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Creature RolesUI alumnus cast in Golden Globe nominated film, Argo
Andrew Varenhorst: tall, lanky, loves sports — an audition junkie.
The UI alumnus has his profile down pact. He knows his strengths and limitations and checks three actor-specific websites several times a day for roles that fit that mold. For Varenhorst, it’s all about compatibility.
“I don’t care if it’s a student film or an independent, I’ll go,” he said.
Varenhorst said he pushed himself to do a lot of theatrical work early after graduating from UI in 2004 with a Bachelor of Arts. While living in Austin, Texas, for four years, he was cast in 40 plays.
“I’d be auditioning for my next show as soon as the one I was on was opening,” he said. “Anything to get on stage, to get in front of an audience.”
One of Varenhorst’s latest roles is in Ben Affleck’s 2012 film Argo, which was recently nominated for a Golden Globe award. Set in the middle of the 1979 Iranian Hostage Crisis, Argo is loosely based on an account of a rescue mission to save six U.S. diplomats from militants who took over the U.S. Embassy in Tehran. Tony Mendez, a CIA operative working on the mission, poses as a producer of a fake film, Argo, along with a crew of Hollywood helpers, to infiltrate the embassy.
Varenhorst plays the “Blue Monster,” a featured extra in Mendez’s fake movie. He said the role called for a tall, lanky actor with creature suit experience. Varenhorst played “Chewbacca” at Walt Disney World in 2001 as part of the Disney College Program, a summer program where students are cast as various characters and interact with parkgoers.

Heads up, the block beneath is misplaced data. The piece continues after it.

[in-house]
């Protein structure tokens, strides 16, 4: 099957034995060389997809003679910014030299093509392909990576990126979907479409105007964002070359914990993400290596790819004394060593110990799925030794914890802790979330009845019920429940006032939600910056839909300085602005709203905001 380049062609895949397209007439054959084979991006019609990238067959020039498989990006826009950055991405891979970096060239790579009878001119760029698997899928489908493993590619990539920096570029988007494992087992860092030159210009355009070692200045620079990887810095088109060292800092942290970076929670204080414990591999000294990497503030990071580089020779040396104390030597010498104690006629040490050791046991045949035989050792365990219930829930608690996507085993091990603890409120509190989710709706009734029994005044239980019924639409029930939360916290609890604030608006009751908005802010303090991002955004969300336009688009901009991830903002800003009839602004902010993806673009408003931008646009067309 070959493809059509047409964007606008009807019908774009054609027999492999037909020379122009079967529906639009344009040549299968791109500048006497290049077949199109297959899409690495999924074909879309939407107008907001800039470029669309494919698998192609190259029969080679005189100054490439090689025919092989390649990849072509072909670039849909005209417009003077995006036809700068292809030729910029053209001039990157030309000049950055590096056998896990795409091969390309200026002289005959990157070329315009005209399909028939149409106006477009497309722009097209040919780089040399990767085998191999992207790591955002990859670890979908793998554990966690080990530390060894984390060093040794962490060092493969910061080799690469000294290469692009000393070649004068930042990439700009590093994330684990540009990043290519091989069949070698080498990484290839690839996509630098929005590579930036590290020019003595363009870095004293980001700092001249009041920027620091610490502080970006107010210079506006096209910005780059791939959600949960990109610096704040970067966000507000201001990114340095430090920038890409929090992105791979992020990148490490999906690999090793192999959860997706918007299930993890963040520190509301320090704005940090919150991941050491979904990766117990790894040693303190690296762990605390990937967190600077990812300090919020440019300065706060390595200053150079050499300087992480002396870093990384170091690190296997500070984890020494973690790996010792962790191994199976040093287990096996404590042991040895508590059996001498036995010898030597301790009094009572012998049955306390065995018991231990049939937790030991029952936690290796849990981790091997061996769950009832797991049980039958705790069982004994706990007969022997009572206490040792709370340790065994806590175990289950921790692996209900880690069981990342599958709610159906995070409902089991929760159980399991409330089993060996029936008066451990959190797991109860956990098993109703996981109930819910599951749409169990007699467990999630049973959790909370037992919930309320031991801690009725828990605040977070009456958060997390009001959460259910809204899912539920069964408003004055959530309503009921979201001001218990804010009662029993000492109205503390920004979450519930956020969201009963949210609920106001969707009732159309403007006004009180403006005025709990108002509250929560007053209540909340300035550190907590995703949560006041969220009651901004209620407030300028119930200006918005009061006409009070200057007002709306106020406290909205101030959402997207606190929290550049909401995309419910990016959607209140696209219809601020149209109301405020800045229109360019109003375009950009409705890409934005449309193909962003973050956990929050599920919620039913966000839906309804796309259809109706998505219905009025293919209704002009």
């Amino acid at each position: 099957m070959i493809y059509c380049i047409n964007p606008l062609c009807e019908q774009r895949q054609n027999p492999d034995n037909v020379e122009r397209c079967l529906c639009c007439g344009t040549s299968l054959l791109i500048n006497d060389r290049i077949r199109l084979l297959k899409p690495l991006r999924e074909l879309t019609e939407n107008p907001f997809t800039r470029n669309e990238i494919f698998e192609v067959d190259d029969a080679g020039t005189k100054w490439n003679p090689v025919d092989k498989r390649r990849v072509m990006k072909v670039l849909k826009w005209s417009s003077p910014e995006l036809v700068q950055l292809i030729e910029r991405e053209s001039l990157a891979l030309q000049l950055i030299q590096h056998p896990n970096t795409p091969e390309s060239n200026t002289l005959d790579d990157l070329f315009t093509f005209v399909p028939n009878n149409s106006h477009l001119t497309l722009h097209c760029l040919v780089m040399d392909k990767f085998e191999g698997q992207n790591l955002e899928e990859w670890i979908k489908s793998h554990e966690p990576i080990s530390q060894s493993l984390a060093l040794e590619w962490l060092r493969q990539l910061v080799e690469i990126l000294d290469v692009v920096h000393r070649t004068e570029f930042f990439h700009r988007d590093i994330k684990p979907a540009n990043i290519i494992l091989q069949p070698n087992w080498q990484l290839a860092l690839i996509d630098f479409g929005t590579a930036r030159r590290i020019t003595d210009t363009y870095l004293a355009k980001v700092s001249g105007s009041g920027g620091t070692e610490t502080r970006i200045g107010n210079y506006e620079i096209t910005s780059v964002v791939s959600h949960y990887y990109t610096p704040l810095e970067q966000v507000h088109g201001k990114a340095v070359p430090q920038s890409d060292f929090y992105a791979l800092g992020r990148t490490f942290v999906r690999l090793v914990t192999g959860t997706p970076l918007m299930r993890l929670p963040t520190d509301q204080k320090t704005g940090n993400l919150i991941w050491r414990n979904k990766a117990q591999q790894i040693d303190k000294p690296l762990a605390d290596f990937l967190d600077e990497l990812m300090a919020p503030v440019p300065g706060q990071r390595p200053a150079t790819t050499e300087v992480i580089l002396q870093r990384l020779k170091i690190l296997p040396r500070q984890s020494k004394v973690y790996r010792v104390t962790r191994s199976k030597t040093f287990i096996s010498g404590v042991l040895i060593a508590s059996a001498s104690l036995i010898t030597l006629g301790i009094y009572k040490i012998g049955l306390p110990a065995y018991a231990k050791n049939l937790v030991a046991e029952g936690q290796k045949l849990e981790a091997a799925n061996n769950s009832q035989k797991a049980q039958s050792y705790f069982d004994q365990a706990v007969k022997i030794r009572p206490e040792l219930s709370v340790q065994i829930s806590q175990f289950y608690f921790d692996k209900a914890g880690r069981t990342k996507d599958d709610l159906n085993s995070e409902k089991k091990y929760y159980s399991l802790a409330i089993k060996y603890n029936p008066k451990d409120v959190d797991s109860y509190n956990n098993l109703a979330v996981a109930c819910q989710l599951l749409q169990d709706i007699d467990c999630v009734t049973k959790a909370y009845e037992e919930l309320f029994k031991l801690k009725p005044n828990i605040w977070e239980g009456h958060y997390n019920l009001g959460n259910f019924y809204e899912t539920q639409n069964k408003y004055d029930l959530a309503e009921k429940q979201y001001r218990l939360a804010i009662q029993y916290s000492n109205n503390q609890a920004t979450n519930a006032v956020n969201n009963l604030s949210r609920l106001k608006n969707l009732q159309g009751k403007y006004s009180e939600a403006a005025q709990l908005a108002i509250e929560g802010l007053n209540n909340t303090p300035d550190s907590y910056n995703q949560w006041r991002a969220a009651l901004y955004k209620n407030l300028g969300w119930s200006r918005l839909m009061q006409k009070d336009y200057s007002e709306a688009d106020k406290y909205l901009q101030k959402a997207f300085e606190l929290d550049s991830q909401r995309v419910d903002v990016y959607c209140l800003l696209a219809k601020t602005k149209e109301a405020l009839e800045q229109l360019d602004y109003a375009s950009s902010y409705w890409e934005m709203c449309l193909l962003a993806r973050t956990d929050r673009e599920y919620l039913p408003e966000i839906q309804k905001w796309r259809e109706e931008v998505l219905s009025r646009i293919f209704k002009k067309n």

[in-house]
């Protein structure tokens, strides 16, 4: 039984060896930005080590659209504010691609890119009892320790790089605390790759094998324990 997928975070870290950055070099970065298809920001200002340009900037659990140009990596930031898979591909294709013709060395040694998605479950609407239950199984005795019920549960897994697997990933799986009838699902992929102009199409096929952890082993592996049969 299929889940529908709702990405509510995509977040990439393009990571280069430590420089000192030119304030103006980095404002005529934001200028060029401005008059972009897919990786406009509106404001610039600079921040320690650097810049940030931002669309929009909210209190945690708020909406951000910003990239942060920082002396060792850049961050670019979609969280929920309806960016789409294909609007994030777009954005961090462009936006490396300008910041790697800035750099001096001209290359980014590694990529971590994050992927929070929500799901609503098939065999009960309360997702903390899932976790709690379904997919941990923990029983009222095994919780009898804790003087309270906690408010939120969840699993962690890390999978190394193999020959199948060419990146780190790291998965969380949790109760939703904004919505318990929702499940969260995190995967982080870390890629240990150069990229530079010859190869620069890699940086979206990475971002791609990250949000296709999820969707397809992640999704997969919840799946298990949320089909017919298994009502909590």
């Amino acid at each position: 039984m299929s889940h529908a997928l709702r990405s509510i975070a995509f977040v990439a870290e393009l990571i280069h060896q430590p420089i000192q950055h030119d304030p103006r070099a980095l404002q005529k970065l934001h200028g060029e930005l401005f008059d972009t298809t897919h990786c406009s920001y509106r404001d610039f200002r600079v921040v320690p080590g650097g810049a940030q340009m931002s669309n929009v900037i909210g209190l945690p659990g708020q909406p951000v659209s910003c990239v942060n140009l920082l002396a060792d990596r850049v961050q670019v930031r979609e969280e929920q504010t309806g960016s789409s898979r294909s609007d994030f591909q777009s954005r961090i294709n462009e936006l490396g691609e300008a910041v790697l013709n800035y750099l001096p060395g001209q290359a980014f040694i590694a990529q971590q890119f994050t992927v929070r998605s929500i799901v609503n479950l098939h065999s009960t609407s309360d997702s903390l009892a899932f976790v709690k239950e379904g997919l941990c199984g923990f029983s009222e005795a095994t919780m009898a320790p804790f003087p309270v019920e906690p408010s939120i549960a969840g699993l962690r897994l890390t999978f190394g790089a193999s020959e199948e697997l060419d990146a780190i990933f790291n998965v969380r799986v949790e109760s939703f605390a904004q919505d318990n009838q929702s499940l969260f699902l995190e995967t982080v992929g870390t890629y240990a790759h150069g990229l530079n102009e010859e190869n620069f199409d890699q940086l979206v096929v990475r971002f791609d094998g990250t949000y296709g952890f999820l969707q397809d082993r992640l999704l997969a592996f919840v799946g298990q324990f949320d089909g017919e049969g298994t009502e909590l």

Shooting lasted two days at the Beverly Hilton, a luxury hotel in Los Angeles. The scene involved the staging of a fake press event to cement the Argo’s legitimacy as a real movie. Varenhorst said his debut is a short one, but the facetime is a definite benefit.
“I think what surprised me the most is that my face is only seen for maybe three seconds, and the rest of the shots I have the mask on,” he said. “But I’ve gotten a lot of response from friends and family. It’s cool.”
Oftentimes Varenhorst said roles are acquired via people he met on other films. Varenhorst said actors can be remembered by their work or even just their look.
“Everyone out here is shooting something else,” he said. “So, a grip on a comedy might be directing a horror short film next month. You never know.”
Once a film role is landed, Varenhorst said he has little control over how the performance will look on screen.
“Acting is such a challenge, and I love it,” he said, “Whatever choice I’m going to make better play. You might have 2 or 3 takes and that’s it. Maybe a year or two later you’ll see it.”
With creatures, actors work closely with special effects artists, people for whom Varenhorst said he holds much respect.
“I get pumped to play creatures,” he said. “(Special effects artists) have a talent to create these wild ideas into reality-based beings.”
Varenhorst said he treats creature roles almost exactly like character roles. As he would with a character, he said he goes through a series of progressions, such as who they are, what they do want and where they came from.
Varenhorst said he attributes his comfort level in creature roles to his athleticism. He was a part of the UI water polo club and played in intramural basketball and hockey leagues.
“I’m tall and lanky and love playing sports,” he said. “Which is important to working in very uncomfortable prosthetic pieces or masks for extended hours, and usually it involves physical exertion and stunts.”
Although his theatrical training and body type are pros for creature work, Varenhorst said he doesn’t want to be seen as a specific type of actor — one that only plays creatures or one that only plays characters.
Creature roles help build an actor’s reputation of being dependable, Varenhorst said.
“If you can get through hours of prosthetic applications, or work in a creature suit that’s hot and tough to breathe in, and then give a great performance, you’ll have other people wanting to work with you or reference you to their friends,” he said.
Learn more about Varenhorst’s work on his website or via Facebook.